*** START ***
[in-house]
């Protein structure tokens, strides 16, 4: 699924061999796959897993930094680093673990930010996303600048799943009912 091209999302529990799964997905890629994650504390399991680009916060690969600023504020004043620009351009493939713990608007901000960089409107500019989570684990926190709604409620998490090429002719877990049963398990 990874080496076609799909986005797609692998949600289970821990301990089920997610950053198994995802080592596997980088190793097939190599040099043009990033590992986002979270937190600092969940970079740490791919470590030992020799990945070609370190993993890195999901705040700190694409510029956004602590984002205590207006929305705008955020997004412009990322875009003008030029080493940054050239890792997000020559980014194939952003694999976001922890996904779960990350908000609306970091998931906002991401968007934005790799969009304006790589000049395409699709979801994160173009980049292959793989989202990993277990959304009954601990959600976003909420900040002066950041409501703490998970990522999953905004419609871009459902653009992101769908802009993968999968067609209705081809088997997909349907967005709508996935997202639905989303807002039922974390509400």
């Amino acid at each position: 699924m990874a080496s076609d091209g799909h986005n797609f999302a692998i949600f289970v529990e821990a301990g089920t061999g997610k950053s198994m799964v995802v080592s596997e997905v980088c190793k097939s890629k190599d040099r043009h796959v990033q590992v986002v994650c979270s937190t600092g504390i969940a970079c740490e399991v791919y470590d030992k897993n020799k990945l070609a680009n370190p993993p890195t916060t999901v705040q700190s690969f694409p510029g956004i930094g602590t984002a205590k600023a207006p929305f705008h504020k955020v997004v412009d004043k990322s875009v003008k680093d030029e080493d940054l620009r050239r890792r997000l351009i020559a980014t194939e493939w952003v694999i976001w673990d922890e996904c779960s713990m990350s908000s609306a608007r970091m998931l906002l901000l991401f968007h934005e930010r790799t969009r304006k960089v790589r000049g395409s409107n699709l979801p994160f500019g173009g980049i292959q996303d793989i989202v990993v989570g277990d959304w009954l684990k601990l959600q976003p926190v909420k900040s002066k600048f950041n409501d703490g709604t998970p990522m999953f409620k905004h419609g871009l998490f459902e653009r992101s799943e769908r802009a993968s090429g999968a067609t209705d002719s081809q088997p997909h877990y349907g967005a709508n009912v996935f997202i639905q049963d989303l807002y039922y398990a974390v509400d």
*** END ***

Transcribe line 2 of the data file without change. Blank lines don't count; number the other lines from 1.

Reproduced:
């Protein structure tokens, strides 16, 4: 699924061999796959897993930094680093673990930010996303600048799943009912 091209999302529990799964997905890629994650504390399991680009916060690969600023504020004043620009351009493939713990608007901000960089409107500019989570684990926190709604409620998490090429002719877990049963398990 990874080496076609799909986005797609692998949600289970821990301990089920997610950053198994995802080592596997980088190793097939190599040099043009990033590992986002979270937190600092969940970079740490791919470590030992020799990945070609370190993993890195999901705040700190694409510029956004602590984002205590207006929305705008955020997004412009990322875009003008030029080493940054050239890792997000020559980014194939952003694999976001922890996904779960990350908000609306970091998931906002991401968007934005790799969009304006790589000049395409699709979801994160173009980049292959793989989202990993277990959304009954601990959600976003909420900040002066950041409501703490998970990522999953905004419609871009459902653009992101769908802009993968999968067609209705081809088997997909349907967005709508996935997202639905989303807002039922974390509400």